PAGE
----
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Abstract: Poster Presentations |

THE MANAGEMENT OF ASTHMA PATIENTS IN VARIOUS OUTPATIENT SETTINGS AT WINTHROP-UNIVERSITY HOSPITAL, MINEOLA, NEW YORK FREE TO VIEW

Grace E. Trimmer, MSN*; Adam Hurewitz, MD; Martin Feuerman, MS
Author and Funding Information

Winthrop-University Hospital, Mineola, NY


Chest


Chest. 2007;132(4_MeetingAbstracts):505. doi:10.1378/chest.132.4_MeetingAbstracts.505
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Abstract

PURPOSE: We evaluated characteristics of asthma care and documentation by pediatricians (P), pediatric pulmonologists (PP), adult pulmonologists (AP) and allergists (A) at an academic medical center.

METHODS: Practice habits and documentation was extracted from 120 charts randomly chosen from each practice. 4 charts were dropped from pediatrics <6 years of age (too young for objective testing). Pediatrics n= 26; Allergy n=30; Adult pulmonary n=30; Pediatric Pulmonary n=30; Total n= 116.

RESULTS: Use of controller medications (inhaled steroids & or leukotriene inhibitors) was documented in 73% of (P), 87% of (A); 93% of (AP) and 93% (PP). For those patients whose asthma was classified (n=62) there was an increasing trend to use inhaled steroids as asthma severity increased (p<0.001). Objective testing: *Peak flow use varied between practices. 0% of (PP) patients compared to 97% of (A) patients. *Spirometry testing was mostly performed by (AP) 97% and 100% of (PP) patients. *Full PFT's: 0% of (P); 86% of (A); 27% of (AP) and 24% of (PP) patients had them (p<.0001). Pediatricians do the least amount of asthma office testing, but they referred the most (92%). *Asthma action plans were rarely documented (13%) of (PP) charts (p<0.004).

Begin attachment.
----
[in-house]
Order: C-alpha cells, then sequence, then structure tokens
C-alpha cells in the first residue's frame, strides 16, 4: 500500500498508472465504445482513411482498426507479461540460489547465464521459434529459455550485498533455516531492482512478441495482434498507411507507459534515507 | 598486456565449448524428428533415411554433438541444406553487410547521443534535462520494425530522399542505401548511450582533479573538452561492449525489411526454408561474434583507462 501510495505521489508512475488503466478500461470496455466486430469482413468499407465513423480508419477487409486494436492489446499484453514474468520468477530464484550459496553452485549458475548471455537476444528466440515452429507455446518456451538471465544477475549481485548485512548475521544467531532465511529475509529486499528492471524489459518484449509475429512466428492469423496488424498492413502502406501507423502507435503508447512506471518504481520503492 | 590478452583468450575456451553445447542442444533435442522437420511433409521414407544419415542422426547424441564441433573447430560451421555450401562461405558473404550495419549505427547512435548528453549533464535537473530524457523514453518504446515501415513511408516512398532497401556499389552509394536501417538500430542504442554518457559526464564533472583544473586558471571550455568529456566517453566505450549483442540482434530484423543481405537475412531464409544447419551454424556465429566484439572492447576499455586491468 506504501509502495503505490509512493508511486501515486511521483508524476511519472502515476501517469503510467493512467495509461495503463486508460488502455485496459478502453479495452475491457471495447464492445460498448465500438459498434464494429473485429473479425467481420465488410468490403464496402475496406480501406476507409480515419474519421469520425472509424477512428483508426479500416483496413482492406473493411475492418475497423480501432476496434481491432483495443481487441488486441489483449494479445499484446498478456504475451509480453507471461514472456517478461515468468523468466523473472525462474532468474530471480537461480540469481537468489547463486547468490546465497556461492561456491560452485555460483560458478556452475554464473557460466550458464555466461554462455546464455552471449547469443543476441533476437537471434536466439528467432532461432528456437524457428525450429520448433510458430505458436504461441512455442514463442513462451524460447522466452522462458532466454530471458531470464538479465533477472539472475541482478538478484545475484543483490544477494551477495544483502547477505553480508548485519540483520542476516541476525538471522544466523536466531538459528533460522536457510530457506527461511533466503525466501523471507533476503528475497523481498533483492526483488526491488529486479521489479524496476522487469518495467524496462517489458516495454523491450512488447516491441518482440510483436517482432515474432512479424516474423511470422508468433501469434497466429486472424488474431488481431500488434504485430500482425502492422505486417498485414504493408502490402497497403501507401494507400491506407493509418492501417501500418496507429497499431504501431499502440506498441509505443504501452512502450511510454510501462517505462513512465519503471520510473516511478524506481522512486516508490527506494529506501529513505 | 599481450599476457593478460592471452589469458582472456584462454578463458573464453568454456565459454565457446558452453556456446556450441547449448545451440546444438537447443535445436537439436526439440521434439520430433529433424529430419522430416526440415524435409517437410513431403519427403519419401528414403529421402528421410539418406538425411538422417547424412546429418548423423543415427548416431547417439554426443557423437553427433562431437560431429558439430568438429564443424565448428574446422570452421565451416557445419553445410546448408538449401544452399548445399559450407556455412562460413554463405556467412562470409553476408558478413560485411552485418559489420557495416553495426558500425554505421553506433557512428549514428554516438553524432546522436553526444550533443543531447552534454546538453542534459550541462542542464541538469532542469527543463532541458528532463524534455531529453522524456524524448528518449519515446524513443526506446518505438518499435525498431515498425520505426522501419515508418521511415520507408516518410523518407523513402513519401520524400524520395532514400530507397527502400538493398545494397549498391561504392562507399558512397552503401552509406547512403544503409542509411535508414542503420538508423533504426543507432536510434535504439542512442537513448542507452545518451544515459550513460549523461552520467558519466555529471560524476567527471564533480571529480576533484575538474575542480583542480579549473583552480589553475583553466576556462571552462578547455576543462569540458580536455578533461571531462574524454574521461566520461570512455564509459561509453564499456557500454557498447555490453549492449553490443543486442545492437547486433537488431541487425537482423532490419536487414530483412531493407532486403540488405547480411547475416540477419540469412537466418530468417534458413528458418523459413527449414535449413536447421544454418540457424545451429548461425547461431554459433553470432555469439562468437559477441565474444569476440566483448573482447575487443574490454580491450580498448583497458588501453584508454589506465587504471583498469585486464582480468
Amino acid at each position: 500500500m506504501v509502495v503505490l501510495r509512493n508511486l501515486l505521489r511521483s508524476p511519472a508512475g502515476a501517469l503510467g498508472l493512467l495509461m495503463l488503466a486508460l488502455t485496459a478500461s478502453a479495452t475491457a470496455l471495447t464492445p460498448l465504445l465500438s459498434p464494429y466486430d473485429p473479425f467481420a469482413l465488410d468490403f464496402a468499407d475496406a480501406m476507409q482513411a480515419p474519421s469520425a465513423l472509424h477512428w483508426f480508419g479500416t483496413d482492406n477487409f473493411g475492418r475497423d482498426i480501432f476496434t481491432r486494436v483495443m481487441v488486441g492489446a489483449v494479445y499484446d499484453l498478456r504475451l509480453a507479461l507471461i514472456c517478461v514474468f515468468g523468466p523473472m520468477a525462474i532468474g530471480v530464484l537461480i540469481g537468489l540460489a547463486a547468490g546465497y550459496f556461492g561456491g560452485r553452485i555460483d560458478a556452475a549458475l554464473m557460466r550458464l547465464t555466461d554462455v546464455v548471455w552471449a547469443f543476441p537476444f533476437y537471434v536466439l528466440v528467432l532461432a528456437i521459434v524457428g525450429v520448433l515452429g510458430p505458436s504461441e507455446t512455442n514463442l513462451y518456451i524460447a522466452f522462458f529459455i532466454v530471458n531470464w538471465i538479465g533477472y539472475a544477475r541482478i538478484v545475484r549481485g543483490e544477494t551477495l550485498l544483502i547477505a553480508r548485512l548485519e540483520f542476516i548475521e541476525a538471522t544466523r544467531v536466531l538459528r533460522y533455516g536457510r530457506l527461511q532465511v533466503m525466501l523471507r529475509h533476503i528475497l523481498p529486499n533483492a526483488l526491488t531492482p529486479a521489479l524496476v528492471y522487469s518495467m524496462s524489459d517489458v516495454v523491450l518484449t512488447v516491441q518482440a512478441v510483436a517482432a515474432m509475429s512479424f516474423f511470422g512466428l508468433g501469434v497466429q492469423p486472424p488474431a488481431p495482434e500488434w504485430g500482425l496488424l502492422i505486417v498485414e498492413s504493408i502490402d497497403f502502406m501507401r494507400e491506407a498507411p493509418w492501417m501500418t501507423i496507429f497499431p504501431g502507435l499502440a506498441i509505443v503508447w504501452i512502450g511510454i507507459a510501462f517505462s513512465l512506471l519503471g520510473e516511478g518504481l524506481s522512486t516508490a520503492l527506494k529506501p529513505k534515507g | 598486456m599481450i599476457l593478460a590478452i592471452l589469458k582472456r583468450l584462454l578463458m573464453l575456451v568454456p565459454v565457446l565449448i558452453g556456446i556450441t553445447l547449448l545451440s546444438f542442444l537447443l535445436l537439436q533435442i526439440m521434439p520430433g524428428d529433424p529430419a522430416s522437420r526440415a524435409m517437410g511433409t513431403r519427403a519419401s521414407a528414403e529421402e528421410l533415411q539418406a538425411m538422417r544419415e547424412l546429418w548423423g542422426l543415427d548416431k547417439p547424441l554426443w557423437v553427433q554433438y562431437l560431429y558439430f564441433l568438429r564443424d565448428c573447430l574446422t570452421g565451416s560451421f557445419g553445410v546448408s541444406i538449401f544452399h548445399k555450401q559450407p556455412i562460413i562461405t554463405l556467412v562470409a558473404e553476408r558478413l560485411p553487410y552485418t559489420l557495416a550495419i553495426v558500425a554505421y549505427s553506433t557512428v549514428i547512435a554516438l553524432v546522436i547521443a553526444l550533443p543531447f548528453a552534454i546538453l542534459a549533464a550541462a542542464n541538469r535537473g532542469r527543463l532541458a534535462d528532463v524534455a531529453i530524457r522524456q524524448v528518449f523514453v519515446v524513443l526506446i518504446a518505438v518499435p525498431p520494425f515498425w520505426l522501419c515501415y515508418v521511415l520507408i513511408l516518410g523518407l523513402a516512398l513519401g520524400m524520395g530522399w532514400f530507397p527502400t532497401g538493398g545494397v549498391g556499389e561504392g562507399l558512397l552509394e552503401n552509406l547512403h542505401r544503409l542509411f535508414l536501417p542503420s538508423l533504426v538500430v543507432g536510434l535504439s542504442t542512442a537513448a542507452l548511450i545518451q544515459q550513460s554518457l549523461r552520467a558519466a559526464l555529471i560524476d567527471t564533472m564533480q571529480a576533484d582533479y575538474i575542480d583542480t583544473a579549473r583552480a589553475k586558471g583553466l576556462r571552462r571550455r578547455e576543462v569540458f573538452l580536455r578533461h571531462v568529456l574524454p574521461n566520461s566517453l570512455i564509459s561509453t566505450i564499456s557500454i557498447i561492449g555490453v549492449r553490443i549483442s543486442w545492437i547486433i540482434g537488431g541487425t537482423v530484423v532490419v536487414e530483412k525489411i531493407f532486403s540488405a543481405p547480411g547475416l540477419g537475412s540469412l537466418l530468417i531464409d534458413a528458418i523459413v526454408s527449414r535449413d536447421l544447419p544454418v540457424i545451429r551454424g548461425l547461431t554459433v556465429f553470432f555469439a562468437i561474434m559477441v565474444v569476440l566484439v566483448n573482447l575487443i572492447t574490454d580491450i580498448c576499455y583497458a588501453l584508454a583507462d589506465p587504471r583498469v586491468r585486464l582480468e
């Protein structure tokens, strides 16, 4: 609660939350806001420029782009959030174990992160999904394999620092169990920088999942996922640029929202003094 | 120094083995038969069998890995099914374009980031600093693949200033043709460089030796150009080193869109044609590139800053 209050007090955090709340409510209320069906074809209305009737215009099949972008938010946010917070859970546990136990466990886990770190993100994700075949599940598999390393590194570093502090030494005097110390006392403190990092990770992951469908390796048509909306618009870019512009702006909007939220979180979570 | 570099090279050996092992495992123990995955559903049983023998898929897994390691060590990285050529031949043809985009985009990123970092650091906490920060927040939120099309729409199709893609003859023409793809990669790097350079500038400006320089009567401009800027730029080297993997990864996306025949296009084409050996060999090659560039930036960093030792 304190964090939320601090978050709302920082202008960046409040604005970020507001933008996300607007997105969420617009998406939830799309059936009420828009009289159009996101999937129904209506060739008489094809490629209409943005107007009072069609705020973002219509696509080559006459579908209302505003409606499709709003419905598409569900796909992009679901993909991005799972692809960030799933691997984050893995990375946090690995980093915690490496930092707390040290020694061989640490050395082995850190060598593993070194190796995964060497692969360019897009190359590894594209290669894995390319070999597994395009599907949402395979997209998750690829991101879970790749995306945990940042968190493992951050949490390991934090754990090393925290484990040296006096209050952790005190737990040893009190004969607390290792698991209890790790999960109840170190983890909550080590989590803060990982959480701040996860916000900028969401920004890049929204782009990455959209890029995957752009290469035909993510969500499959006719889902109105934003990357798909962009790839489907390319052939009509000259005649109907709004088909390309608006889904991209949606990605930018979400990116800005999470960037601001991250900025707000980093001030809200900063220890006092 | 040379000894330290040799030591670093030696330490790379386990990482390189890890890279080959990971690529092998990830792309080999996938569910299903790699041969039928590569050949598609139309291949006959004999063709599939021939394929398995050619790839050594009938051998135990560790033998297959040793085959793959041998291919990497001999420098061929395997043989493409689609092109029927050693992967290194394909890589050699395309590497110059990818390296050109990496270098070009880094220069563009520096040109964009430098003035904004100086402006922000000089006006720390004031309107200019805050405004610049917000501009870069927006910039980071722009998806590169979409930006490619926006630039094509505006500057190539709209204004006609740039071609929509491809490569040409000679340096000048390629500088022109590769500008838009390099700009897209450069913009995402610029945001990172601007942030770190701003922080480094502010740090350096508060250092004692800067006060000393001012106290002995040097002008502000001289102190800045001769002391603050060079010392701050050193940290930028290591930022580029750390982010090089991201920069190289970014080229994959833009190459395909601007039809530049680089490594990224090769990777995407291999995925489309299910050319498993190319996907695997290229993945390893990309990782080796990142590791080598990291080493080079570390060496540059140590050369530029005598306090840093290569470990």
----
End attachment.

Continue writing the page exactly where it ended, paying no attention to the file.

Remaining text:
CONCLUSION: The delivery and documentation of patient care varies greatly by practice. *Pediatricians tended to use less controller medications. Allergists used the least amount of leukotriene inhibitors. *All practices documented increasing use of inhaled steroids based on the severity of asthma. Despite the widespread requirement to classify asthma according to the NHLBI guidelines, this is rarely performed and documented in the practice settings of allergists or pulmonary specialists.* Hardly anyone uses asthma action plans.

CLINICAL IMPLICATIONS: Many agencies require the use of classifying asthma severity according to the guidelines, using peak flows and formulating asthma action plans. However,it was not documented with any consistency in the practices reviewed.

DISCLOSURE: Grace Trimmer, None.

Wednesday, October 24, 2007

12:30 PM - 2:00 PM


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